Community Character and Building Heights – Thoughts on the Official Plan’s Design Policies
Ottawa’s 2013 Official Plan update, adopted by City Council on November 26, 2013, includes a detailed set of design policies for development in our residential neighbourhoods and along our main streets. These design policies are poised to have a significant impact on how we grow and revitalize. Here is an overview of what’s happening and what it will mean for home owners and homebuilders.
The Official Plan design policies seek to ensure the design compatibility of new homes and buildings with the character of existing development in those communities. The Official Plan design policies also establish maximum building heights in communities across the city, unless a council-approved community plan sets different building heights.
Meeting these policies may be difficult to achieve in practice and will limit the ability of homebuilders to innovate and to revitalize Ottawa’s mature communities.
When it comes to building a new home in an existing community, you will need to demonstrate that the proposed design conforms to the established character of the existing homes on your street. If your design is not consistent with the community’s character, you will not be able to get a building permit.
Mature communities such as Vanier and Hintonburg are being revitalized by the building of semi-detached homes, duplexes and triplexes in place of single homes. While this type of development is consistent with the City’s intensification policy, it may run counter to the design policies. In a community of single family homes, each with a single driveway, a semi-detached home will conflict with the character of the existing homes. A semi-detached home requires two driveways.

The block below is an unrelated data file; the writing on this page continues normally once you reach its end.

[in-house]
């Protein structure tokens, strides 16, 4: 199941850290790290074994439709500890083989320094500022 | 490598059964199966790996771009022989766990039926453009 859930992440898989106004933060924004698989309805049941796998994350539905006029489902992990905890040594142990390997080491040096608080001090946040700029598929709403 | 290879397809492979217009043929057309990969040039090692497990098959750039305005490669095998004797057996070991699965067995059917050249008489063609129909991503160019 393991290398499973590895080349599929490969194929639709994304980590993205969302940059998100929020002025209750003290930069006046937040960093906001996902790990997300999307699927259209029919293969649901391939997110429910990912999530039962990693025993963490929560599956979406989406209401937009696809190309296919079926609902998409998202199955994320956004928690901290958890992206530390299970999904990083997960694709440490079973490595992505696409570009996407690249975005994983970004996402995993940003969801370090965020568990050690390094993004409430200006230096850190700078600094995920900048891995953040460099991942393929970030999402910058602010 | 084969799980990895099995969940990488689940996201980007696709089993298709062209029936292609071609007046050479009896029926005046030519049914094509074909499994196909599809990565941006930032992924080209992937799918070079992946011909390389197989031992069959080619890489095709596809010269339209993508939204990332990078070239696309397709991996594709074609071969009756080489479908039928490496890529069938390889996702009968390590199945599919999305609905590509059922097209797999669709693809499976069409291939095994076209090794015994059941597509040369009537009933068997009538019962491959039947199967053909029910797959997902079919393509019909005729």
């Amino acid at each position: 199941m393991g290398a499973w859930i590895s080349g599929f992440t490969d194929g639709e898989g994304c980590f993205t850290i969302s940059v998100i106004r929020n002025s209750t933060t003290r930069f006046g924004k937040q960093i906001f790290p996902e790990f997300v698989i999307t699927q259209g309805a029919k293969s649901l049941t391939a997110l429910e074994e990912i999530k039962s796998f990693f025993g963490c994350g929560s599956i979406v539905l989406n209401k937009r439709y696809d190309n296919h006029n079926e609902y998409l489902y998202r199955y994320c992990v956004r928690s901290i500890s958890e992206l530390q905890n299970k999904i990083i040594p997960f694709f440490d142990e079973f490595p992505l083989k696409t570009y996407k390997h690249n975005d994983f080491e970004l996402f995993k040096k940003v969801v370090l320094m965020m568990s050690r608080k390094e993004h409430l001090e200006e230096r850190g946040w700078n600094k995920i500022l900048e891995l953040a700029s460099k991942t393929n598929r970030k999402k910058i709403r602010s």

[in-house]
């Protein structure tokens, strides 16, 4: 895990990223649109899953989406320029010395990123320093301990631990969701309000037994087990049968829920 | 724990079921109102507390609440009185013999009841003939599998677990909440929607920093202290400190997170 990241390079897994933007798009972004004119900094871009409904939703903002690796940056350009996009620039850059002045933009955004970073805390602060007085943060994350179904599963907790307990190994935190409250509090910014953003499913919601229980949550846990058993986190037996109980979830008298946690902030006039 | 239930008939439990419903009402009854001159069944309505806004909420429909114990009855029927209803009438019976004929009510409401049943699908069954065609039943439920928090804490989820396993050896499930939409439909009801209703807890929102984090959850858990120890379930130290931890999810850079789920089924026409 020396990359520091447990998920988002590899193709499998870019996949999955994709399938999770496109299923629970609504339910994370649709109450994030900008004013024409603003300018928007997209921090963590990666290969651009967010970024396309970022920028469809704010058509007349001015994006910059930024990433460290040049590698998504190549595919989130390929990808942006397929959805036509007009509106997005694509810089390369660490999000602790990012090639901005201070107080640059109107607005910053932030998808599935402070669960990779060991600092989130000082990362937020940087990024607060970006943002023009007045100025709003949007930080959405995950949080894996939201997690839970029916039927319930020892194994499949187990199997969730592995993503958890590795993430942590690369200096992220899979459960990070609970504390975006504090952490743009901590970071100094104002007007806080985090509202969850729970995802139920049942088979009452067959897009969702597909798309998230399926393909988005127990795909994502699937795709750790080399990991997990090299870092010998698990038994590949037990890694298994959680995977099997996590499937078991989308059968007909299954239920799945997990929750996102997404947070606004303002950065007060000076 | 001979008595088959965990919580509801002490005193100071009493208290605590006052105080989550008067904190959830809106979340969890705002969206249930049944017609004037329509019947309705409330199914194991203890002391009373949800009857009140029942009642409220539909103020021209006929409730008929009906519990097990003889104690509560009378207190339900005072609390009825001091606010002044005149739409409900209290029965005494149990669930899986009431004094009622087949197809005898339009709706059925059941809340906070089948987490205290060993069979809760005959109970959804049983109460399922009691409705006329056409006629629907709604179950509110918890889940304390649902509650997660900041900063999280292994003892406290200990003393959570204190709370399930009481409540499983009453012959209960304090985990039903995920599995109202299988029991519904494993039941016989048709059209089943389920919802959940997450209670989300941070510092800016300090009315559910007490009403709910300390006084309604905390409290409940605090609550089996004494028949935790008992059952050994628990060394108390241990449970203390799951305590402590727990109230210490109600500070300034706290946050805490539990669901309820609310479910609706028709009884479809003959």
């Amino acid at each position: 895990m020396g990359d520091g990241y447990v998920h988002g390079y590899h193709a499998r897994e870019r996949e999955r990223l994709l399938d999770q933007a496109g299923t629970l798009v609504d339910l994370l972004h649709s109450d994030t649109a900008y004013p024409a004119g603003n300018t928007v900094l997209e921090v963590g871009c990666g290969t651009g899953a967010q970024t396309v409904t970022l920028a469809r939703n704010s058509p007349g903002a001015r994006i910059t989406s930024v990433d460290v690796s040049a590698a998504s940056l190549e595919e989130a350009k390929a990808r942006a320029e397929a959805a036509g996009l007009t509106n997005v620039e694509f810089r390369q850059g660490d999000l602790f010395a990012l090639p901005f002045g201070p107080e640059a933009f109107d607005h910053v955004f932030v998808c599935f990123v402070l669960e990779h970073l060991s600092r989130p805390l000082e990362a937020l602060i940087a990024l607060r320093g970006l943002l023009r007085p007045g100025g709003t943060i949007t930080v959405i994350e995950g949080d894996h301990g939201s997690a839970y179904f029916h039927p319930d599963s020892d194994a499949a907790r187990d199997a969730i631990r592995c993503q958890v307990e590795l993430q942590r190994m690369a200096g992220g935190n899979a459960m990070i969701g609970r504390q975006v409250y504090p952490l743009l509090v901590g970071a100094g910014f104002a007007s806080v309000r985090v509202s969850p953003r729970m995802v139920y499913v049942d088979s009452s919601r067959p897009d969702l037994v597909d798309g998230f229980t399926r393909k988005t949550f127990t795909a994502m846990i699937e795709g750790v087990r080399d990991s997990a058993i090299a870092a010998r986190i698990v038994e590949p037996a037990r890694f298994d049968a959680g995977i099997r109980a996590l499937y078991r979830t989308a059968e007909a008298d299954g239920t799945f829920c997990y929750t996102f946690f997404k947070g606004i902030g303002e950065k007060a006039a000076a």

The design policies will introduce maximum buildings heights that can only be exceeded through a council-approved community design plan. With the new height limit policy, the following buildings may not have been built in Ottawa:
- Westboro Station (Richmond road and Golden Ave.)
- The Element (GCTC Building on Wellington Avenue)
- The Cavanaugh (Domicile on Beechwood)
- The Lansdowne Park high rise buildings (Minto)
There’s great home and building design happening in Ottawa right now – from award winning communities (Minto’s Ampersand, Tamarack’s and Tartan’s Findlay Creek) to exciting infill projects such as Surface’s Canvas project in Old Ottawa South. Lansdowne Live will be the next great destination for Canadians visiting the nation’s capital.
Ottawa’s homebuilders are concerned with design policies that restrict our ability to build innovative, sustainable homes and communities. Revitalizing mature communities requires the flexibility to innovate in response to new technologies and trends and the demands of homebuyers.
We are not alone in signaling our concern about the design policies in the Official Plan. Many community associations share our concerns. While we understand the rationale for design policies, their rigidity is uncalled for at a time when there is so much great home design and innovation happening in Ottawa.